Back in the early 1990s, when University of Manitoba animal scientist Laurie Connor first oversaw local research into hoop-housing systems for hogs, animal welfare wasn’t really even on the public radar.
The key questions of the day were whether keeping pigs outdoors through a Prairie winter compromised production efficiency. Connor told a seminar last week she was initially mortified at the thought of keeping pigs in an outdoor facility through the cold winter months.
At the time, keeping sows in gestation stalls in heated barns was seen not only as more efficient, but more welfare friendly because the pregnant sows weren’t being attacked by their more dominant herdmates and it allowed producers to tailor feed rations to individual needs.
True, sows weren’t allowed freedom of movement, but that was viewed as a reasonable compromise in exchange for the vast improvements in management, the ability of herdsmen to manage more pigs as the industry expanded and consolidated.
At the time, hoop housing and straw-based bedding were being explored as less capital-intensive alternatives in hog production.
The research done under Prairie conditions found that although feeding costs were higher and different levels of management were needed, the system could match the productivity of conventional housing due to its lower capital costs. In fact, the sows were modestly more productive.
After that, it sat on the shelf. The level of interest from mainstream industry ranked somewhere close to zero.
So sow housing isn’t a new field of study for animal scientists. It’s just that over the past two decades the priorities driving it have done a complete 180 as the industry’s operating environment has changed.
Now, scientists such as Connor are tasked with finding ways to make various group-housing systems work economically — not as an alternative for producers seeking a lower-cost or niche-market option, but for conventional producers who could lose market access if they don’t transition out of gestation stalls.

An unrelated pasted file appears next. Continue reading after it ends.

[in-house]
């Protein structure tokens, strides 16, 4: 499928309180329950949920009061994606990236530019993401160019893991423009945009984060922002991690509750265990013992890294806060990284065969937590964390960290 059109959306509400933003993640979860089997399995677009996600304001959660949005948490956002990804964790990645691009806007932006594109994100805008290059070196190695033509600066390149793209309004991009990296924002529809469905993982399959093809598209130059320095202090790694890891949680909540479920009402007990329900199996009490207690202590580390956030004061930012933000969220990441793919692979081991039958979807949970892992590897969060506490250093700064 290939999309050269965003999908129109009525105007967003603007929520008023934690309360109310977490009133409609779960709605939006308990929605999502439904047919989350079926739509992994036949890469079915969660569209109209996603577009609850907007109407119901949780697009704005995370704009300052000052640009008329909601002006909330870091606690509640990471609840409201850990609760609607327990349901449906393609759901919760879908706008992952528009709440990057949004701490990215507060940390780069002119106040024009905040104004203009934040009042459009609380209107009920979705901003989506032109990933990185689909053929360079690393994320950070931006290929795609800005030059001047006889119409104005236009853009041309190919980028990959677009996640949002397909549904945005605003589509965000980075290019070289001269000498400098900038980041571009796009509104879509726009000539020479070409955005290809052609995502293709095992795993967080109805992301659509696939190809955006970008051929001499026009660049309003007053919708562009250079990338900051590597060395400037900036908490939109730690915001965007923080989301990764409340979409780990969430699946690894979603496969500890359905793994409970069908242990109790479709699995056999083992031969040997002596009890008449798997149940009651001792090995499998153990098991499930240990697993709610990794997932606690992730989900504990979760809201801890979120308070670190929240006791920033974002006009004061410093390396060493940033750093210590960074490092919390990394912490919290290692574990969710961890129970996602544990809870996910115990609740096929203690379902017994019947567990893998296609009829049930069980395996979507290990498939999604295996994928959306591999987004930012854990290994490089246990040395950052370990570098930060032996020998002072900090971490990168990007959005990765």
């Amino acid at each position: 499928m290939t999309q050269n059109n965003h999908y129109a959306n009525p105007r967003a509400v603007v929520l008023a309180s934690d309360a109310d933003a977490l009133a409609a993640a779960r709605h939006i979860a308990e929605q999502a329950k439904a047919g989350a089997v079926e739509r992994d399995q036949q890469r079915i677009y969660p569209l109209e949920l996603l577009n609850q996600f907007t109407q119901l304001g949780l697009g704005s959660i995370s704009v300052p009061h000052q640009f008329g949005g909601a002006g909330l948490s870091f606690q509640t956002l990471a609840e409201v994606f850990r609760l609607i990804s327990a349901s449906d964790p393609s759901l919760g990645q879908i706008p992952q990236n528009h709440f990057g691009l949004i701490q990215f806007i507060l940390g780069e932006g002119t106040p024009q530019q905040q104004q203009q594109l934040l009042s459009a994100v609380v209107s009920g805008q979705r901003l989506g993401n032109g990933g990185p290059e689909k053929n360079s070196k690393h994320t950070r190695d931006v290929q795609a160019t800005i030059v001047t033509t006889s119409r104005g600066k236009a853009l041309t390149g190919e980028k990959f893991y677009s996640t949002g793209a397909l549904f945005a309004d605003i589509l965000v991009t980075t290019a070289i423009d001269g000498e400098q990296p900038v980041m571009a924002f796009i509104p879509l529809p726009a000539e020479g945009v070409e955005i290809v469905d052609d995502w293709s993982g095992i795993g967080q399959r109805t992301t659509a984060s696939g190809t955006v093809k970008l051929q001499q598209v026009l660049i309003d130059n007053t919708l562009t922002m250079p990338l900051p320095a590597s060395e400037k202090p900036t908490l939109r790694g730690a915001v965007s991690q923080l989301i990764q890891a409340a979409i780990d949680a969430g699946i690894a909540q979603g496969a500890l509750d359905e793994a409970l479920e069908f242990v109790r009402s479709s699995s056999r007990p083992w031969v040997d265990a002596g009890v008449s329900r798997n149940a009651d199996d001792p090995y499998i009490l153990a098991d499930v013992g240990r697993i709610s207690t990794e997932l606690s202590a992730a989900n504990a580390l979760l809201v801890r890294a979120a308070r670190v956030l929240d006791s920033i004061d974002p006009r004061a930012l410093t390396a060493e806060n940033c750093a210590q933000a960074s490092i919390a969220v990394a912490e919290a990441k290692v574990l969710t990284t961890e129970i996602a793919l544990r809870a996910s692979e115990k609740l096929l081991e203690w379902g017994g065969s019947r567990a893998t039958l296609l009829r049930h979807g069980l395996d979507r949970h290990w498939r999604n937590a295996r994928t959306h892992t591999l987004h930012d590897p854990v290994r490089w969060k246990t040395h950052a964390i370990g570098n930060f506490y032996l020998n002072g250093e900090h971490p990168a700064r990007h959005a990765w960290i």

Many thought that day would never come.
But just last week McDonald’s, the world’s largest fast-food chain, served its North American suppliers notice they are to come up with a plan for phasing out sow gestation stalls. Seven U.S. states have passed laws to end their use. Europe’s conversion is expected to be completed by 2013.
The Manitoba Pork Council has publicly committed to phasing sow stalls out of the system by 2025. But as most of the competition has already moved in that direction and major customers are demanding a change, it’s likely that producers planning to stay in business will make the transition much, much sooner.
It’s an expensive proposition. The pork council’s sustainability plan cites the cost of converting an existing barn to group housing at $1 million. Producers have no way of recouping those costs and it comes at a time when they are faced with costly new manure-management requirements and a moratorium on expansion that makes it impossible to capture new economies of scale.
Thankfully, they are able to draw on the previous research that suggests it can be done, and on new research designed to show them how.
Connor and many of her colleagues have over the course of their careers faced criticism from producers for acknowledging the downsides of gestation stalls, such as increased lameness and culling rates. Likewise they have been accused of being an industry apologist for citing their benefits — evidence of their even-handed, science-based approach to the highly charged debate.
Once again, it underscores the value of research that looks beyond the immediately relevant to explore questions on the mainstream’s fringe.
It is through these ongoing research efforts that our knowledge as it relates to sow behaviour and comfort has evolved. It is now acknowledged that pigs are inherently social beings and are more content when allowed to behave as a herd. The issues with aggression and dominance can be managed with individual feeding.
The research shows the industry can make group housing work for the sows. Whether it can work for farmers is based on a number of variables ranging from the cost of renovating, to their ability to adapt their stockmanship and nutrient management.
Announcements such as the one making the news this week brings a new sense of urgency to the issue.
The companies forcing these changes perceive a market advantage to being animal welfare friendly, even if it comes at a cost to the supply chain. The economics of animal welfare are real, and they now trump the economics of production efficiency.